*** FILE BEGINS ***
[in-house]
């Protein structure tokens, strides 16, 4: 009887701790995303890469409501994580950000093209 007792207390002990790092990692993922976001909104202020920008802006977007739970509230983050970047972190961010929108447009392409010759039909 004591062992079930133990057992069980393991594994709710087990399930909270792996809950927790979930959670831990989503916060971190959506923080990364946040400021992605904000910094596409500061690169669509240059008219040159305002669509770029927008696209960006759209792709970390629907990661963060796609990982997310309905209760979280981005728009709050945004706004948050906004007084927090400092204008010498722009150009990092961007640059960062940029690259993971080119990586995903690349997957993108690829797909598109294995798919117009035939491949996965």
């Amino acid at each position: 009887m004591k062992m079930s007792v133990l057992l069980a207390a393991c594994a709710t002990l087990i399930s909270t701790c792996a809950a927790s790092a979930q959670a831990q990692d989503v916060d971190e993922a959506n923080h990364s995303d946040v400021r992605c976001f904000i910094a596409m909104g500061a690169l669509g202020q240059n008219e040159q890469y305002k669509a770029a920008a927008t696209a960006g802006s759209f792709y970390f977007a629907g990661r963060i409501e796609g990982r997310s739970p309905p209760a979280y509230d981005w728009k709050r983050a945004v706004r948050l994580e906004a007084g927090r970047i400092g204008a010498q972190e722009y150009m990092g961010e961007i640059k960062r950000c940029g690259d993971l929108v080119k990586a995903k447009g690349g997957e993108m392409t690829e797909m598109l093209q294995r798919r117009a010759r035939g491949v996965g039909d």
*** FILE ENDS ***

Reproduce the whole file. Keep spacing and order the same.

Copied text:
[in-house]
């Protein structure tokens, strides 16, 4: 009887701790995303890469409501994580950000093209 007792207390002990790092990692993922976001909104202020920008802006977007739970509230983050970047972190961010929108447009392409010759039909 004591062992079930133990057992069980393991594994709710087990399930909270792996809950927790979930959670831990989503916060971190959506923080990364946040400021992605904000910094596409500061690169669509240059008219040159305002669509770029927008696209960006759209792709970390629907990661963060796609990982997310309905209760979280981005728009709050945004706004948050906004007084927090400092204008010498722009150009990092961007640059960062940029690259993971080119990586995903690349997957993108690829797909598109294995798919117009035939491949996965």
């Amino acid at each position: 009887m004591k062992m079930s007792v133990l057992l069980a207390a393991c594994a709710t002990l087990i399930s909270t701790c792996a809950a927790s790092a979930q959670a831990q990692d989503v916060d971190e993922a959506n923080h990364s995303d946040v400021r992605c976001f904000i910094a596409m909104g500061a690169l669509g202020q240059n008219e040159q890469y305002k669509a770029a920008a927008t696209a960006g802006s759209f792709y970390f977007a629907g990661r963060i409501e796609g990982r997310s739970p309905p209760a979280y509230d981005w728009k709050r983050a945004v706004r948050l994580e906004a007084g927090r970047i400092g204008a010498q972190e722009y150009m990092g961010e961007i640059k960062r950000c940029g690259d993971l929108v080119k990586a995903k447009g690349g997957e993108m392409t690829e797909m598109l093209q294995r798919r117009a010759r035939g491949v996965g039909d």